The Birds and the Bees: Lighting Up the Night

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Light at night not only causes human health problems, but it also messes with the birds and the bees. Along with pretty much all the other critters…

While you and I can put up some blackout shades or sleep with an eye mask, the outdoor critters have little escape from the ever-increasing lighting at night.

Earlier this year, I was reminded of this impact on the animal world by our human propensity to light up the night. I was catching an early flight out of our local airport, and the parking garage was very well lit. The outside of the parking garage was also illuminated with pretty, bright blue lights. At 4:30 am, when the rest of the bird world was sleeping, the birds around the well-lit airport were noisily chirping away — active when they should have been sleeping.

Let me give a little context as to how much artificial light is illuminating the night:
A full moon under clear skies produces 0.1 – 0.3 lux. Residential street lights average about 5 lux, and lights for major roads usually produce 15 lux.  The urban sky glow on a clear night is around 0.15 lux (similar to a constant full moon), and it increases when it is cloudy. [ref]

Prior to cities and towns lighting up the night, there would be the warm, yellow glow from fire or candles as the only illumination.  Nocturnal critters would scurry around in the darkness — and it would truly be dark without a full moon.

Throughout the 20th century, municipalities have increasingly lit up the streets. Initially, this was only in major areas, on nights without moonlight, and only until midnight.  Yes, the streetlights used to shut down at midnight.

Lighting has switched in the past twenty years from the yellowish sodium streetlights to bright white (blue-enriched) LED streetlights.

What is all of this light doing to animals?  There have been a number of studies showing various effects.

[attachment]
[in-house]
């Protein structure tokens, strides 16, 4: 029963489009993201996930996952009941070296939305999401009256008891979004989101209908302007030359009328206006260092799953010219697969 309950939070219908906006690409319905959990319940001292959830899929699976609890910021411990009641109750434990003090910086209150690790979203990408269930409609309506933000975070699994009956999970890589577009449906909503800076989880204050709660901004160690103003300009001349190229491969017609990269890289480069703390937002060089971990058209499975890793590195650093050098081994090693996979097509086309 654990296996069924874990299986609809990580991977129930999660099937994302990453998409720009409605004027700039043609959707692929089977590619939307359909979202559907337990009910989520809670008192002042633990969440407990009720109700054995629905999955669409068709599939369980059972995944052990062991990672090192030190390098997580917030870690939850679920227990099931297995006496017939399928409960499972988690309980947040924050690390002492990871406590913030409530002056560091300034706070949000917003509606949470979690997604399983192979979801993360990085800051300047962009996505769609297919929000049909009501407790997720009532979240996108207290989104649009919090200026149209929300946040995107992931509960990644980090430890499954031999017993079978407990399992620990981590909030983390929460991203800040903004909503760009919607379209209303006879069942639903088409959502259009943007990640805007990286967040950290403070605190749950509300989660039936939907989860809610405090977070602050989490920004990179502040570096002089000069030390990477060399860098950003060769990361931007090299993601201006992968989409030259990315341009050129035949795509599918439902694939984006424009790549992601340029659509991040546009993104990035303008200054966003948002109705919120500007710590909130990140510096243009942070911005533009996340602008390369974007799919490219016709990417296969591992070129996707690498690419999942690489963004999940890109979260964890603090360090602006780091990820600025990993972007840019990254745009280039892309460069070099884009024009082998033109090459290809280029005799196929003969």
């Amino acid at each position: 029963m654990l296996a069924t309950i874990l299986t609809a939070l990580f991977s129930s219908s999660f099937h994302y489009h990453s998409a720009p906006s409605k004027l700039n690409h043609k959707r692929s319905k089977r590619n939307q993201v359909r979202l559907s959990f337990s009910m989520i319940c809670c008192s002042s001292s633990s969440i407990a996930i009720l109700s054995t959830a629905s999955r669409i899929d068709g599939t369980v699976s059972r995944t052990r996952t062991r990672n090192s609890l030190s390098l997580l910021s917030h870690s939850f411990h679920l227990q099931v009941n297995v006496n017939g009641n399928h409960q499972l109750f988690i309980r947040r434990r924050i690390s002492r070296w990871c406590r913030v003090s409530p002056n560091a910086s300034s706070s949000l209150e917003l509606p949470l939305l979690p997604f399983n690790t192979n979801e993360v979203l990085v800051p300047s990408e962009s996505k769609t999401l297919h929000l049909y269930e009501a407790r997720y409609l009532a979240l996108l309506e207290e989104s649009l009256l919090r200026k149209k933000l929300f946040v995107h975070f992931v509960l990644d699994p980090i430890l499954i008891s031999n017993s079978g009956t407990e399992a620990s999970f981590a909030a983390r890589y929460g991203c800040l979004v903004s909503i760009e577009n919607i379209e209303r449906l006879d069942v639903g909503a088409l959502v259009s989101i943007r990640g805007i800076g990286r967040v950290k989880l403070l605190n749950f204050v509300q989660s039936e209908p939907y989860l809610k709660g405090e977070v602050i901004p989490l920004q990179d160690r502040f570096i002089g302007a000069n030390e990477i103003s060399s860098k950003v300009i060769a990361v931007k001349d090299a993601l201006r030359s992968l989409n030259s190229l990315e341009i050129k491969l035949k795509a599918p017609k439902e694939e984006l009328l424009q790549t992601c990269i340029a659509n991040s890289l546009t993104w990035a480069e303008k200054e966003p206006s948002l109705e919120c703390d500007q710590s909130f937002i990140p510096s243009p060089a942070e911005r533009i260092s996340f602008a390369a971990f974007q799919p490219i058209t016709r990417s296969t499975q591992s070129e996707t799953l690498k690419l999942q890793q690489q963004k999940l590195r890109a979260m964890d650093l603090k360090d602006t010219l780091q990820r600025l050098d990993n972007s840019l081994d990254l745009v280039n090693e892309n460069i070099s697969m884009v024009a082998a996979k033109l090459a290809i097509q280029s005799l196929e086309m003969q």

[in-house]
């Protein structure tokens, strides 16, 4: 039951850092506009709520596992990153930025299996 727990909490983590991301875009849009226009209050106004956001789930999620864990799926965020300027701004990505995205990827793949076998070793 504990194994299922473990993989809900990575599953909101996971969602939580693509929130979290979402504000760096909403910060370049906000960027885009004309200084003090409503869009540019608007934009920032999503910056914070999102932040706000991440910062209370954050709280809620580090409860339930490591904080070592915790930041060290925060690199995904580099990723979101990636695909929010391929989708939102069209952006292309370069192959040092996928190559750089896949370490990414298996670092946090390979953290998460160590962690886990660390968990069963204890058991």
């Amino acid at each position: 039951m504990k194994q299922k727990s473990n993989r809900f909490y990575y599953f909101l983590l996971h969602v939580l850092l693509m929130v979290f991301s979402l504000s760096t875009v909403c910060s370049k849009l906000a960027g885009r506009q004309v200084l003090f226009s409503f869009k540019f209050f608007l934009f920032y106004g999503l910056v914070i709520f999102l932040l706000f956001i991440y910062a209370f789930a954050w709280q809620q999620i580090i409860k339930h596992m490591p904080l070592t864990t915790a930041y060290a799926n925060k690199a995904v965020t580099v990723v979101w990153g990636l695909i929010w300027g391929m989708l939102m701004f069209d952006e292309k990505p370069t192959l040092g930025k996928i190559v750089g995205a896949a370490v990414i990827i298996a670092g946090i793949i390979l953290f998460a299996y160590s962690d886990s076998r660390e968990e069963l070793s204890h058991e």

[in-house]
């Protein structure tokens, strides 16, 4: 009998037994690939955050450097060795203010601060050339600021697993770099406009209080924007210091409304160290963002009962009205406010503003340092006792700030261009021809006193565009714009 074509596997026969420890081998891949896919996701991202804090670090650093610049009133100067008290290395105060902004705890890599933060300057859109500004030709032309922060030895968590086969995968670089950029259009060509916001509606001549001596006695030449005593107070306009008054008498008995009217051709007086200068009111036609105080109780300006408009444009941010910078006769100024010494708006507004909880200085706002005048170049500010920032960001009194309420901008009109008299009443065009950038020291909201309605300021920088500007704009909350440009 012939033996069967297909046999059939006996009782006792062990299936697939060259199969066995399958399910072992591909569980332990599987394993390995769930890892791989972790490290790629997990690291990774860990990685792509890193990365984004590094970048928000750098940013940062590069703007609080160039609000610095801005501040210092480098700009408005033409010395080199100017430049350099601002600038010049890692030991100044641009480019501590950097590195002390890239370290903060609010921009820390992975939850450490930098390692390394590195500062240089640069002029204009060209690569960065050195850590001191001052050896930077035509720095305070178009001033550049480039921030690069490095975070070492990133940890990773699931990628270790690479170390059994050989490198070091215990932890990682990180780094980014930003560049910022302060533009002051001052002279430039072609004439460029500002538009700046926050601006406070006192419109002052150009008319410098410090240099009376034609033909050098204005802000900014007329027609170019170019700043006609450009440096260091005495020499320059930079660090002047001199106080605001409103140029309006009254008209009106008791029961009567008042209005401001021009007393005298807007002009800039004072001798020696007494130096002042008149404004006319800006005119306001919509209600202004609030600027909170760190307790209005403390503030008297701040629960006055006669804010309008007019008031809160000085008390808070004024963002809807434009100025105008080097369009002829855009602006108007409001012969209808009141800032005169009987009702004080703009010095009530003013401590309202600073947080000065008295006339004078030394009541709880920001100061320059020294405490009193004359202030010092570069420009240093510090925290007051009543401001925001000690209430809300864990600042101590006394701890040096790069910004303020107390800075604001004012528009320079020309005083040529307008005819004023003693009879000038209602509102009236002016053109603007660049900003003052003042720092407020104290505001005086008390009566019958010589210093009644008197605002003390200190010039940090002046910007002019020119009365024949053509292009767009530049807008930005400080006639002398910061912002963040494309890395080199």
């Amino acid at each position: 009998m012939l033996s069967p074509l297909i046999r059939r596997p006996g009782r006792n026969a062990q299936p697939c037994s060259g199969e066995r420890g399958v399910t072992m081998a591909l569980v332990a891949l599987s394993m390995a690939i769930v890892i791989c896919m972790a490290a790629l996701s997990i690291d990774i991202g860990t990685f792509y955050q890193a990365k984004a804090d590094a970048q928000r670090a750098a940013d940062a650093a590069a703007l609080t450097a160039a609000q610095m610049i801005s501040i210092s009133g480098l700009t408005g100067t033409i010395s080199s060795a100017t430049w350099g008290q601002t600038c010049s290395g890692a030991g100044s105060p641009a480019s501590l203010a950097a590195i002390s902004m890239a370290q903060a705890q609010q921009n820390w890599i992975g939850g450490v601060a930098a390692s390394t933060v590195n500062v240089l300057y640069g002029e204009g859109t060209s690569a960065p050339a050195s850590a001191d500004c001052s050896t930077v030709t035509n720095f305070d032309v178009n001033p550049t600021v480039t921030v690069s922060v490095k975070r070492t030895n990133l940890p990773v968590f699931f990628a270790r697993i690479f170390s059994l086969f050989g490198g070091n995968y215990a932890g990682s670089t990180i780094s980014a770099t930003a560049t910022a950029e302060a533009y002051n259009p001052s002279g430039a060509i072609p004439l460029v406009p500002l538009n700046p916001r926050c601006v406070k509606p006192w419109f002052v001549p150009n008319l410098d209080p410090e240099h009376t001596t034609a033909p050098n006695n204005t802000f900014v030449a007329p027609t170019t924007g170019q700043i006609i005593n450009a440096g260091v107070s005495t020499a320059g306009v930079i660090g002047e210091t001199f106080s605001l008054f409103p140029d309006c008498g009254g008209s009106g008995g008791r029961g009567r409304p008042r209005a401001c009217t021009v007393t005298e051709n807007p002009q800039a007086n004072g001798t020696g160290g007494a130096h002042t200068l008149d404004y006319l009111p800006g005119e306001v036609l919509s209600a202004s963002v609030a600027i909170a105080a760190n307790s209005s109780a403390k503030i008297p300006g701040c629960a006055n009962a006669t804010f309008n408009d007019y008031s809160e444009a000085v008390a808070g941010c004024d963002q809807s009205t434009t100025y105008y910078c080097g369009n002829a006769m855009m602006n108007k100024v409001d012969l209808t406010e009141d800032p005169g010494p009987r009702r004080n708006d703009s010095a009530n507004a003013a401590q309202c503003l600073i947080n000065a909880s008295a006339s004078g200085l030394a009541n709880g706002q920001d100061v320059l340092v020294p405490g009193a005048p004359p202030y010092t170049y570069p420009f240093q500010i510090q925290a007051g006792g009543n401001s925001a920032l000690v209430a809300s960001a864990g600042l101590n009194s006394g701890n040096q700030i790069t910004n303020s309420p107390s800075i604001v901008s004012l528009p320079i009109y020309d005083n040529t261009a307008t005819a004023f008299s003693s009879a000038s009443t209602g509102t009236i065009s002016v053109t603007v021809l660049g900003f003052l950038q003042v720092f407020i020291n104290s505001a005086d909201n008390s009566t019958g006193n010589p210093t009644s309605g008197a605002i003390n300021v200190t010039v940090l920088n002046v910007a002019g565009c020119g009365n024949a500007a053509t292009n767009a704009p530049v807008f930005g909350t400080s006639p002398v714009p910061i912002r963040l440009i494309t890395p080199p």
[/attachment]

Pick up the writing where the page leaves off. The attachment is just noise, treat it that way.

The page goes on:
First, the pollination of plants at night by insects is reduced by 62% in areas with artificial light at night. That is huge! About 88% of plant species rely on insect pollinators. Researchers have also found that there is a cascading effect from light at night on daytime pollinators, such as bees. Overall, fruit-set (a measure of plant reproduction) decreased by 13%. [ref]

While insect pollination at night isn’t going to be a fascinating topic or rallying-event for environmentalist, it is vital for food security.

How is artificial light affecting animals? It suppresses melatonin production, it alters the circadian clock, it disrupts the seasonal timing (reproduction, etc), and it changes nocturnal behavior. These are fundamental ecological activities of animal species.  And we are messing with it by light at night. [ref]

Here are a couple of specific examples:

  • Wallabies that are exposed to artificial light at night are more likely to forage more and spend less time on ‘antipredator vigilance’. [ref]
  • Bat behavior is changed by bright white streetlights. They are three times more likely to forage near the streetlights, due to the attraction of insects. This seemed to be either a neutral or beneficial thing for some species of bats, but it negatively affected bat species that fly more slowly.[ref] [ref]
  • Mating behavior is changed by artificial light at night. It has affected amphibian mating and substantially changed the timing of when birds lay their eggs.[ref][ref]

People who live near the southern beaches in the US are well aware of one aspect of light at night — it messes up the hatching sea turtles, causing the babies to head the wrong direction.  Communities have rallied, homeowners have shut off their outdoor lights, and whole cities have lowered their nighttime illumination. Save the Sea Turtles.

We now need to save the rest of the animal kingdom, including us humans.

What can you do?

Start at home…  Shut off your own bright outdoor lights. Switch to small, low impact lighting just at the places that it is needed, such as next to walkways.

Talk with your local city council about decreasing municipal lighting.

Send an email to local businesses asking them to decrease their light at night.

Spread the word! So many people are unaware of the impact of light at night both on human health and on our environment. You may be surprised at how much of a difference we can make just by letting people know that this problem is important.



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